Wild blueberries negate high-fat diet risks
The adverse effects of a high-fat diet - high blood pressure and nutrition derived inflammation - can be reduced by eating bilberries, a study says.
London: The adverse effects of a high-fat diet - high blood pressure and nutrition derived inflammation - can be reduced by eating bilberries, a study says.
For the first time, bilberries, also known as wild blueberries were shown to have beneficial effects on both blood pressure and nutrition-derived inflammatory responses.
"Bilberries reduce the development of systemic inflammation and prevent the progression of chronic hypertension, thus supporting their potential role in alleviating the adverse health effects associated with developing obesity," said the researchers from University of Eastern Finland.
The beneficial health effects of bilberries are thought to be explained by a component called polyphenols, especially anthocyanins, the levels of which are significantly higher in bilberries than in commercially cultivated blueberries.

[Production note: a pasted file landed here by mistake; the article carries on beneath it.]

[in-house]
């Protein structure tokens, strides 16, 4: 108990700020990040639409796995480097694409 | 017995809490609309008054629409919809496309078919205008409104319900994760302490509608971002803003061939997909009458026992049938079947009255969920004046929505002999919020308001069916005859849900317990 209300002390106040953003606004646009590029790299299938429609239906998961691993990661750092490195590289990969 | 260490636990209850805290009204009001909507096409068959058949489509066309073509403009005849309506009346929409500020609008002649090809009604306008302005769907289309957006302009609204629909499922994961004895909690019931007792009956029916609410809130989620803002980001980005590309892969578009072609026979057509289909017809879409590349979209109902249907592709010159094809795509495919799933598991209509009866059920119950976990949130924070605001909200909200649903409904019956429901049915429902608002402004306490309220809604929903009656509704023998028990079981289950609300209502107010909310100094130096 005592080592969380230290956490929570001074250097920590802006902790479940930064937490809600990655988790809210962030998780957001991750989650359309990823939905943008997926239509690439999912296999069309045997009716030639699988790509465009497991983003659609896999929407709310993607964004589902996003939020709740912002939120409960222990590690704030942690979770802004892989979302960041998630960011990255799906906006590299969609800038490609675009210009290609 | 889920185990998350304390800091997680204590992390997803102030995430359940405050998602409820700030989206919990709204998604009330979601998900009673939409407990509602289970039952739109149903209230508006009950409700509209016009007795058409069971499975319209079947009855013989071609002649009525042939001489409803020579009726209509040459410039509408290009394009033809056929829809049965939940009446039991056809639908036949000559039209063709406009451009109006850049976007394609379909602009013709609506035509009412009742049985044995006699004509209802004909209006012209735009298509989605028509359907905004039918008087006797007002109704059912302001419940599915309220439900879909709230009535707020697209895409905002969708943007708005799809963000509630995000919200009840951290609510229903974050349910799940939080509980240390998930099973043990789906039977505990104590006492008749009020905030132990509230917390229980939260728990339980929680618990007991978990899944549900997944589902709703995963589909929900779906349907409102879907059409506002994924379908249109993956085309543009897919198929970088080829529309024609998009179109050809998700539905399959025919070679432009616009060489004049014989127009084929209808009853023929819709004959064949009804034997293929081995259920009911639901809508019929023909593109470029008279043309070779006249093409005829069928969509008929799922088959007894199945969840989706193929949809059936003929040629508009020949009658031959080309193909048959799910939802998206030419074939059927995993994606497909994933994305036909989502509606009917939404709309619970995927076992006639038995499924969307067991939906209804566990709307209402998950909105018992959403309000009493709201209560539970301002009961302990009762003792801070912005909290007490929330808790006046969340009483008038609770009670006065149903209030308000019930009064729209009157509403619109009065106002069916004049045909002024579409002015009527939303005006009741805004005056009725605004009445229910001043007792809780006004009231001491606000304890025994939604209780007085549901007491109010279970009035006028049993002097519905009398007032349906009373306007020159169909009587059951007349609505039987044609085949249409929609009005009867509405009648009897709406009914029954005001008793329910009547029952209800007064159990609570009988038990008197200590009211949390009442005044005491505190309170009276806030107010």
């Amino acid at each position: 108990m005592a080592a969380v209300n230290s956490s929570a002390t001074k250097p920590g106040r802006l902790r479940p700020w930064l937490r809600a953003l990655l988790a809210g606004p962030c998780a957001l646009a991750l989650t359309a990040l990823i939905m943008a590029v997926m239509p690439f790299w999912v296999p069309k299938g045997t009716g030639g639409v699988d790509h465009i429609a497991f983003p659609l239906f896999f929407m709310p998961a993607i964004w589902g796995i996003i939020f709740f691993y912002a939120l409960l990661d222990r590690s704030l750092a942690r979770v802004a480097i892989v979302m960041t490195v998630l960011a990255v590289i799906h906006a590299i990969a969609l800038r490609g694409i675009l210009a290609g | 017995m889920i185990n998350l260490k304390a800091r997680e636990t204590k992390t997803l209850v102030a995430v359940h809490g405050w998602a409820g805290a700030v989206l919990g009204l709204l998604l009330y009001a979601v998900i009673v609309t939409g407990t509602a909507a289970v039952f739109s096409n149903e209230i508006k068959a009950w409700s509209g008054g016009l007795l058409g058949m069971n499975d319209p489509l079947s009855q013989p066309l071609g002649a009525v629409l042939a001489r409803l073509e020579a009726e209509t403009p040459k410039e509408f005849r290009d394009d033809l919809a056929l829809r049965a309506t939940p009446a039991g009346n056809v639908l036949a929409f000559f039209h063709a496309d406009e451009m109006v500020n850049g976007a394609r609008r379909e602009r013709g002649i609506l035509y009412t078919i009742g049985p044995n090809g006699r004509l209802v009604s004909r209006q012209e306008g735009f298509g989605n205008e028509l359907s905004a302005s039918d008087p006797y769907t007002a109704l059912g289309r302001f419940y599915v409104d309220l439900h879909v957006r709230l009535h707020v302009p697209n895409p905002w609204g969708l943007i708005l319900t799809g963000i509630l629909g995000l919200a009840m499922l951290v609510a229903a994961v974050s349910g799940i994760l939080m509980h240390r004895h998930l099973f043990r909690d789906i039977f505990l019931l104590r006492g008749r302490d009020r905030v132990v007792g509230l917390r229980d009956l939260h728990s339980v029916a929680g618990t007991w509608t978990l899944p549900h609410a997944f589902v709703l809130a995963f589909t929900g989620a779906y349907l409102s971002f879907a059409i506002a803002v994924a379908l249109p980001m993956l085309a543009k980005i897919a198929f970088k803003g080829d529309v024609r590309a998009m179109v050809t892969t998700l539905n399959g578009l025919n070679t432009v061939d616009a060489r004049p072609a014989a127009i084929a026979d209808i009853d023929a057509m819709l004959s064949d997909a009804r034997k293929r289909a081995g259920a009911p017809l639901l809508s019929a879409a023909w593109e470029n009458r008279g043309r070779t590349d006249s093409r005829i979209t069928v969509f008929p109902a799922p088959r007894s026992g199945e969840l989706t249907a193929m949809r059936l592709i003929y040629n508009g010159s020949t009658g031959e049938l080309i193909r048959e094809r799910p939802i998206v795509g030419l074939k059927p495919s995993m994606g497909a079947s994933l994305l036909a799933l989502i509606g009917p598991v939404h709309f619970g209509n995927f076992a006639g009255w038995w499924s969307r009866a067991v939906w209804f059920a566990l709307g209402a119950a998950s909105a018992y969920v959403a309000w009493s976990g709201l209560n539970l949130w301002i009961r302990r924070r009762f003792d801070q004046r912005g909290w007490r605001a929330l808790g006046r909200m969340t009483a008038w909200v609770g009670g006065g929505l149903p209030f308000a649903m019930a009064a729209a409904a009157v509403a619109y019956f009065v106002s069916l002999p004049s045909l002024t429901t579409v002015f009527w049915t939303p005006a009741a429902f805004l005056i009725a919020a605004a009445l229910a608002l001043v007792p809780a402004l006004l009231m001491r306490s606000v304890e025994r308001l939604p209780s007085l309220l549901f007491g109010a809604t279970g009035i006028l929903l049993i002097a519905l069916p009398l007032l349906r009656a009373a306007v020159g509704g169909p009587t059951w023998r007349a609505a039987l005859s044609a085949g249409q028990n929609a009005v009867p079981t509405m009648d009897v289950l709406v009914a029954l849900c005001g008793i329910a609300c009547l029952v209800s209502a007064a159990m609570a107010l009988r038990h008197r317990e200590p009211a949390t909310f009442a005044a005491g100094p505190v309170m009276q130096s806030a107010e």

The study focused on the health effects of bilberries on mice that were fed high-fat diet for a period of three months.
Some of the mice were fed either five percent or 10 percent of freeze-dried bilberries in the diet.
Bilberries diminished the pro-inflammatory effects of the high-fat diet, indicated by an altered cytokine protein profile and a reduced relative prevalence of inflammation supporting T-cells.
Bilberries also prevented elevated blood pressure caused by the high-fat diet, the findings showed.
The study was published in the journal PLOS ONE.